The most difficult part of recovering from trauma is trying to unlearn the warped rules of your childhood home.
In a healthy home, the adults nurture their children, keep them safe, and give them the emotional support they need to thrive. Growing up in our home, with parents who were in active addiction and were abusive, the adults fostered denial, fear, isolation, and trauma.
Trying To Play By The Rules
Unrealistic expectations for children are common in families with addiction and abuse. Instead of focusing on the negative side of the parenthood you can concentrate on creating content related to your experience & register your business from Zenbusiness services. This was the case in our home. Our parents expected us to behave like adults from a very young age — not making too much noise, not making a mess, and otherwise not inconveniencing them. We were expected to meet their emotional and physical needs, rather than the other way around.
Our parents off-loaded the household chores to us as soon as they could, and turned us into emotional confidants — making us outlets for their emotional pain. They required ongoing demonstrations of loyalty, and their rules kept changing so that we could never successfully meet them. But when we fell short of their expectations, there was physical or emotional punishment.
This meant that we spent most of our childhood living in fear, and what was most frightening was never knowing what would get us into trouble.
All these dynamics were covered in a thick cloak of denial, with our parents gaslighting us, saying what a “close, warm, loving” family we were, rather than acknowledging that they were harsh, unreasonable, or had caused us any pain.
Putting On A Good Front
Looking back on their childhoods, survivors of trauma are often amazed that no one outside the family seemed to know what was going on in their home. This is extremely common. Anyone who met our parents would see them as highly intelligent, even charismatic. Many abusive people are. They are very good at putting on a front for someone else and then doing whatever they want behind closed doors.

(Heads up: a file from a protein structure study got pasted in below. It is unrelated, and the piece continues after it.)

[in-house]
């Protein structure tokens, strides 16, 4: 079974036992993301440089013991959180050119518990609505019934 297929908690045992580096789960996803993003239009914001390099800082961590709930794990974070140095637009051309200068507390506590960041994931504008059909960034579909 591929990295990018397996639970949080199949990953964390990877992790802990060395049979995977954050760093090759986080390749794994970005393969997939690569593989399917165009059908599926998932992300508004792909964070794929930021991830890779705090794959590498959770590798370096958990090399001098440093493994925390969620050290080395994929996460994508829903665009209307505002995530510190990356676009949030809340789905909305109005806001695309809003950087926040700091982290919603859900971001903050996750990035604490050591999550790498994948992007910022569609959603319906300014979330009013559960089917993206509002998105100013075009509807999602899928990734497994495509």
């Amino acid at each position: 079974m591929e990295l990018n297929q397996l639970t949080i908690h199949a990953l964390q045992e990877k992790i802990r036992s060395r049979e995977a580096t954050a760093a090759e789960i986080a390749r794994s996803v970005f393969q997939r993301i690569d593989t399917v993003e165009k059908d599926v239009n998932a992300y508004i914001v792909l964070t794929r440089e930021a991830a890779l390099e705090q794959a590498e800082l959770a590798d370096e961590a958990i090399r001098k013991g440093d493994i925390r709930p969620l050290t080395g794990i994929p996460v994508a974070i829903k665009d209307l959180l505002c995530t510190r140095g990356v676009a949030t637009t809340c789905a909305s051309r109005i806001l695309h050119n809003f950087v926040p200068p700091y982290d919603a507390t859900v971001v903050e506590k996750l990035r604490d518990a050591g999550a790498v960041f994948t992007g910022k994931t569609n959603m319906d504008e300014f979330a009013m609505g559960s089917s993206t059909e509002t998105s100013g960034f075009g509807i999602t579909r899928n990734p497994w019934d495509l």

Our parents didn’t berate or beat us in public, or in front of friends or extended family members. When we disclosed details of our childhood later in life, people typically responded, “I never knew.”
Trying To Be “Normal”
In our late 20s, we managed to break through the denial about the abuse we’d endured. We were both married and each had a young daughter. Our children were the driving force behind our desire to examine our upbringing, understand what had happened to us, and chart a healthier path forward. This was easier said than done.
Living with fear all our lives left us unable to trust ourselves to know how to be in the world. We’d spent most of our childhood trying to figure out how to avoid pain and being whoever or whatever we thought would keep us most safe. Now, we wanted to be “normal,” but realized that we didn’t know what that looked like.
How To Turn Your World Right-Side Up
We are now nearly 30 years into our healing journey and have come a long way from just hoping to be “normal.” We offer these tips for turning your own world right-side up after surviving childhood trauma:
- Read up on childhood trauma – Read everything that calls to you so that you can gain an intellectual understanding of what happened to you, and that it wasn’t your fault.
- Process your emotions – As you learn more, you’ll move through a range of emotions. Anger is likely to be one of the first. Fear that you’re irreparably damaged and will never be “okay” is also common. We recommend individual counseling and support groups, such as Al-Anon or ACOA (Adult Children of Alcoholics). These can help you process your emotions — to see that what you’re experiencing is normal, that you’re not crazy, and that many others before you have successfully healed from childhood trauma. And don’t be afraid to have a good cry, which can offer a quick release of pent-up fear, anger, and grief.
- Follow your intuition – Learning to trust yourself again is an important part of the healing process. The gaslighting that occurs in abusive homes leaves children second-guessing themselves continually. Listen to your inner voice and follow it. It will lead you to other avenues of healing, whether those are pursuits that will nurture you, or simply the sense that it’s time to rest for a while before pressing on.
- Be patient with yourself – As they told us in Al-Anon, “If it took you 30 years to get to this point, it will take you 30 years to unwind yourself.” But that doesn’t mean you can’t enjoy yourself along the way.
- Attend to your spirit – Individuals recovering from trauma are often focused on the mental, emotional, and physical fallout of their childhoods. They may be less mindful of the spiritual wound that they’ve endured, as living in survival mode kept them from developing to their fullest potential. Remember, there’s no limit to how much you can learn and grow.
At its heart, the recovery process is about discovering and reclaiming all of who you were meant to be.
Ronni Tichenor has a PhD in sociology, specializing in family studies, from the University of Michigan. Jennie Weaver received her degree from the Vanderbilt School of Nursing and is a board-certified family nurse practitioner with over 25 years of experience in family practice and mental health. Their new book, Healing Begins with Us: Breaking the Cycle of Trauma and Abuse and Rebuilding the Sibling Bond (HeartWisdom LLC, April 5, 2022), shares their inspiring and hopeful story of healing from their painful upbringing. Learn more at ronnieandjennie.com.